Working in mechanical engineering technology, you are the bridge between the engineer and the technicians who work to complete a project.
You interpret a design and use software to create blueprints for its completion. You also lead the process for the manufacturing team, often testing designs and materials used to ensure accuracy and functionality.
TCC’s Associate of Applied Science in Mechanical Engineering Technology prepares graduates to work in a variety of fields, ranging from industrial laboratories to shipyards to governmental and military commands – essentially any organization that supports mechanical engineers.
Students wishing to transfer to a four-year program in mechanical engineering technology will be well positioned to do so.
Former military are encouraged to consider this dynamic field.
Veterans, transitioning military, spouses and dependents: TCC’s Center for Military and Veterans Education provides academic guidance and help in maximizing your GI Bill and other educational benefits.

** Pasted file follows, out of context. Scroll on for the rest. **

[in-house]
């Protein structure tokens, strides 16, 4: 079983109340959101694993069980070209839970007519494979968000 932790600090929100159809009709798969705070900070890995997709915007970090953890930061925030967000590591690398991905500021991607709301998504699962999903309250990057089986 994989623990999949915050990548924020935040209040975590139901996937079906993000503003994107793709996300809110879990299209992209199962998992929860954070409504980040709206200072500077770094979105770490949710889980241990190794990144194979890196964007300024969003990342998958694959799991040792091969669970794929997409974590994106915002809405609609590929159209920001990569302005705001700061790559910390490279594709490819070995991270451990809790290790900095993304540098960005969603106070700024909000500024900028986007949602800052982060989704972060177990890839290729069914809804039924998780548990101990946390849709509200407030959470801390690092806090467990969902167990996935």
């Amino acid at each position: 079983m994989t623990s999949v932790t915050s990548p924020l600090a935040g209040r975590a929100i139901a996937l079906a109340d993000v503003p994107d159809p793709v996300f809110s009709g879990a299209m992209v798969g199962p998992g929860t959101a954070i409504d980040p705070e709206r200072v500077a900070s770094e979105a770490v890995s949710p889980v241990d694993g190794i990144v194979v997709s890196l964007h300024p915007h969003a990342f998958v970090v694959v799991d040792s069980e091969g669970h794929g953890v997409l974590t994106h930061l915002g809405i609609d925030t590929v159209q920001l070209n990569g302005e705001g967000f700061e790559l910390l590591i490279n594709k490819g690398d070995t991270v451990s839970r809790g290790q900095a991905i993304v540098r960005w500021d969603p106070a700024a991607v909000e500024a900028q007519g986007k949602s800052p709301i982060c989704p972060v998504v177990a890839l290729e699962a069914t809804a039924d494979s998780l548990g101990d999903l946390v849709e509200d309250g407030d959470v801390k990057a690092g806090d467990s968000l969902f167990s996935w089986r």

Tuition assistance such as financial aid, scholarships, work-study, grants and loans can help you save money and reduce college debt.
Learn from faculty experts who work in the field
Students learn in hands-on mechanics labs at the Virginia Beach Campus
Convenient and flexible evening classes
You can complete a 2-year associate degree for less than the cost of 1 year at a 4-year college or university.
TCC’s Associate of Applied Science in Mechanical Engineering Technology consists of four semesters of full-time study with classes held on the Virginia Beach Campus.
If your schedule doesn’t permit full-time attendance, you may also take classes part time.
Estimated Program Cost*:
65 credits x $176.60 = $11,479 (not including textbooks and supplies)
*Based on Fall 2016 in-state tuition. Your actual costs may differ.
Hampton Roads is home to dozens of advanced manufacturing and shipyards and other industrial operations. Jobs are plentiful in this in-demand field.
* Salary estimate is provided for comparison purposes only and doesn’t constitute a promise of employment or earnings. Salaries were calculated based on related job codes and U.S. Bureau of Labor Statistics data.